Naga at Angkor Wat - Siem Reap, Cambodia
One of the “naga” guardians

We were surprised at how large the Angkor Wat complex is. We had a fairly long walk to reach the part where the temple is partly visible. Perhaps it’s because we’re used to seeing Christian churches in small lot areas here in the Philippines. During our walk, our excitement kept building up as we look at the nearby structures because it was our first time to see ancient structures like these.

Ancient structures inside the Angkor Wat complex
Ruins of ancient structures inside the complex
Empty Swimming pool of Angkor Wat
This large space looks like an empty swimming pool

Best Spot to Take Photos

We later saw the crowd hanging out at the northern pond of the temple complex. That particular spot will give you the best angle to take a picture of the Angkor Wat that’s why the tourists were early to get a good position there. We joined the pack and ended up getting a position on the left side of the pond. Looking at the Angkor Wat’s silhouette while the sky is still dim got us very excited.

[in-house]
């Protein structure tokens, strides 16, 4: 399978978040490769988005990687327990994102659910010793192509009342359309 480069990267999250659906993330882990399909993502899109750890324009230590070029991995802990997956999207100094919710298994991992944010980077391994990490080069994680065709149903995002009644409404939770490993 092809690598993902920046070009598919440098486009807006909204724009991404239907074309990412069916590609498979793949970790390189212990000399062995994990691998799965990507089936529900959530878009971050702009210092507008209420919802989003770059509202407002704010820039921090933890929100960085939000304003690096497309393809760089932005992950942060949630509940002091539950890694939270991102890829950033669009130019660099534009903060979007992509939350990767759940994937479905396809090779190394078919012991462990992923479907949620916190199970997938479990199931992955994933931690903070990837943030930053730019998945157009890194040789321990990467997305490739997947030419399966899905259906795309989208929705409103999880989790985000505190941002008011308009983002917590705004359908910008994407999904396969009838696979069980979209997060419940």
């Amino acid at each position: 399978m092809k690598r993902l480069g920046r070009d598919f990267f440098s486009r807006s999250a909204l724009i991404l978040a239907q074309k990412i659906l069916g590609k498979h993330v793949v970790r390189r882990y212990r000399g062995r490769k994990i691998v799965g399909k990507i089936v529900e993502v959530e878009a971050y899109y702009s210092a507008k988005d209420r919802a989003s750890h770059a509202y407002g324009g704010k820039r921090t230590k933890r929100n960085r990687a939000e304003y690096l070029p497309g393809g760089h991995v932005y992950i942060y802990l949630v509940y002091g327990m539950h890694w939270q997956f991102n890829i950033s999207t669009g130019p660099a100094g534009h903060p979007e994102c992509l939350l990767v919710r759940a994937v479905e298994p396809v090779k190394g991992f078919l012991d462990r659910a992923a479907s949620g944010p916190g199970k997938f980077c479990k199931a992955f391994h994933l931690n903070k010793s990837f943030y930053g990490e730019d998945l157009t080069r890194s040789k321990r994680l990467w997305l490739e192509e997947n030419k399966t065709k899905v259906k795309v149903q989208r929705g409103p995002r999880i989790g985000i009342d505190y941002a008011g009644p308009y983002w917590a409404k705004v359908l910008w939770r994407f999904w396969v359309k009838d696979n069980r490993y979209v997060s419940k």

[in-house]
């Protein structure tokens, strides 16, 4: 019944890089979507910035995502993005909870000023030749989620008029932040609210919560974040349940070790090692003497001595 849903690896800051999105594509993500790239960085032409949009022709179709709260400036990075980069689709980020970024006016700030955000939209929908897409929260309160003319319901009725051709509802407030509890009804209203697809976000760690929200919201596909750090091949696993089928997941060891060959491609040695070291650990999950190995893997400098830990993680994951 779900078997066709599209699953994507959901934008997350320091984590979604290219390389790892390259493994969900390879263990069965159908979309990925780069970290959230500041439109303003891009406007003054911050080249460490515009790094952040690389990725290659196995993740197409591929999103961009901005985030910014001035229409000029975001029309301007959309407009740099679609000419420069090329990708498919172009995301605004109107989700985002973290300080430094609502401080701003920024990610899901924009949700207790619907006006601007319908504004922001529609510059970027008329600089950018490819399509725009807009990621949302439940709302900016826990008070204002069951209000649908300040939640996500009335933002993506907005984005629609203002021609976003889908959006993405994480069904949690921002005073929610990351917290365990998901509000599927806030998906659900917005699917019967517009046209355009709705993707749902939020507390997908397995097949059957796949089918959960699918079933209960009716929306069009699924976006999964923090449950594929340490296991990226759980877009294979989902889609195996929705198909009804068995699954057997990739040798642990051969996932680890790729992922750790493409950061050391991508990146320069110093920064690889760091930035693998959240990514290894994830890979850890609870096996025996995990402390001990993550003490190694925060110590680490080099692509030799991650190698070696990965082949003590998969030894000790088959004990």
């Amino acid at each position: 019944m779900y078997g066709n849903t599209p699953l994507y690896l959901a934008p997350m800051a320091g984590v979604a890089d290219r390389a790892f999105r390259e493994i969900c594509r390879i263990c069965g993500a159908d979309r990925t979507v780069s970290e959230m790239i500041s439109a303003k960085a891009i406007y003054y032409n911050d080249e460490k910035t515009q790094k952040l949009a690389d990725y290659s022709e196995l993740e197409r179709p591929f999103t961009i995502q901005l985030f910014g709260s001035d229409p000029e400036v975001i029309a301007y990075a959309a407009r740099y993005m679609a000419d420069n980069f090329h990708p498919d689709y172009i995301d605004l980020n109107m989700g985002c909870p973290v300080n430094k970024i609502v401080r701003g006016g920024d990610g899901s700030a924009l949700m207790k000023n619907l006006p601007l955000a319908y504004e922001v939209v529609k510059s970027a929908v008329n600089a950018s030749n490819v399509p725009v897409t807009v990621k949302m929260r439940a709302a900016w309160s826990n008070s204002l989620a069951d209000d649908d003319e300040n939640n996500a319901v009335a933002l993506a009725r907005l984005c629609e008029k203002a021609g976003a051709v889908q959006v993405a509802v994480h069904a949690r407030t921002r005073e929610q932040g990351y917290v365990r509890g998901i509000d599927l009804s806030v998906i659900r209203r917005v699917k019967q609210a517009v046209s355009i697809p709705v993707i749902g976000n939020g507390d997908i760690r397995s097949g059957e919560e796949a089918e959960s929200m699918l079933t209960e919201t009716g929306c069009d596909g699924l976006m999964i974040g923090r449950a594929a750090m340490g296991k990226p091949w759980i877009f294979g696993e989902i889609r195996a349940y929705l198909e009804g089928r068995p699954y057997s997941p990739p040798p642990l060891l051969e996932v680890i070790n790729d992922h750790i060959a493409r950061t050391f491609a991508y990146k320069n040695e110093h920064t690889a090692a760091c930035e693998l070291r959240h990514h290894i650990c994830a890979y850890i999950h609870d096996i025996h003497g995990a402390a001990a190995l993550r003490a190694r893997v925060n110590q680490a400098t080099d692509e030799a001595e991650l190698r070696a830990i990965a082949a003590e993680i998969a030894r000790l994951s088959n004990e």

Tourists waiting for Angkor Wat at Sunrise
Some of the tourists who stayed after observing Angkor Wat at sunrise
Couple at Angkor Wat - Siem Reap, Cambodia
Our couple moment at the Angkor Wat

As the light gets brighter, the beauty of the Angkor Wat’s ornate design is also getting clearer. It’s truly a majestic ancient wonder. The temple’s glorious image is definitely fitting to be included in Cambodia’s flag. Its picturesque view has a quality that you would want to put on a house painting or postcard. It will make you wonder how it was constructed with just basic tools. Our tour guide told us that elephants were used to help with the construction.